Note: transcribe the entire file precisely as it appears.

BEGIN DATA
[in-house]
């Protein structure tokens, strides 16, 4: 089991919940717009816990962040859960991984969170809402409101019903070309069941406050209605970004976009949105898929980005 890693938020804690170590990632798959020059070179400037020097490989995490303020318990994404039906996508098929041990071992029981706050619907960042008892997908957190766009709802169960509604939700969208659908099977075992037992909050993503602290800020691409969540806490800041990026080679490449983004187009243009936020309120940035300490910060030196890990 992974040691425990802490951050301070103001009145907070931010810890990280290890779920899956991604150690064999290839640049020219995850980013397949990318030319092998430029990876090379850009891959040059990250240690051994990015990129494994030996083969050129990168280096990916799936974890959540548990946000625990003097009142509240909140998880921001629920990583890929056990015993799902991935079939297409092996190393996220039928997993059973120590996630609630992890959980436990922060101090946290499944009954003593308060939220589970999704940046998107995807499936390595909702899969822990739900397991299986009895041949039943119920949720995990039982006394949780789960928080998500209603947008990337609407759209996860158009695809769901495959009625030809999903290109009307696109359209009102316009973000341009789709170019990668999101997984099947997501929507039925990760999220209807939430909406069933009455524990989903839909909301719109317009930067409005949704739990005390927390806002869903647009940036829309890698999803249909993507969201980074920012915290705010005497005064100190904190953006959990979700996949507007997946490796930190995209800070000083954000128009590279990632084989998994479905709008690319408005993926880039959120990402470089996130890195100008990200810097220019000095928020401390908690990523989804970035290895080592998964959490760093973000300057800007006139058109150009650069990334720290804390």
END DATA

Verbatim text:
[in-house]
């Protein structure tokens, strides 16, 4: 089991919940717009816990962040859960991984969170809402409101019903070309069941406050209605970004976009949105898929980005 890693938020804690170590990632798959020059070179400037020097490989995490303020318990994404039906996508098929041990071992029981706050619907960042008892997908957190766009709802169960509604939700969208659908099977075992037992909050993503602290800020691409969540806490800041990026080679490449983004187009243009936020309120940035300490910060030196890990 992974040691425990802490951050301070103001009145907070931010810890990280290890779920899956991604150690064999290839640049020219995850980013397949990318030319092998430029990876090379850009891959040059990250240690051994990015990129494994030996083969050129990168280096990916799936974890959540548990946000625990003097009142509240909140998880921001629920990583890929056990015993799902991935079939297409092996190393996220039928997993059973120590996630609630992890959980436990922060101090946290499944009954003593308060939220589970999704940046998107995807499936390595909702899969822990739900397991299986009895041949039943119920949720995990039982006394949780789960928080998500209603947008990337609407759209996860158009695809769901495959009625030809999903290109009307696109359209009102316009973000341009789709170019990668999101997984099947997501929507039925990760999220209807939430909406069933009455524990989903839909909301719109317009930067409005949704739990005390927390806002869903647009940036829309890698999803249909993507969201980074920012915290705010005497005064100190904190953006959990979700996949507007997946490796930190995209800070000083954000128009590279990632084989998994479905709008690319408005993926880039959120990402470089996130890195100008990200810097220019000095928020401390908690990523989804970035290895080592998964959490760093973000300057800007006139058109150009650069990334720290804390």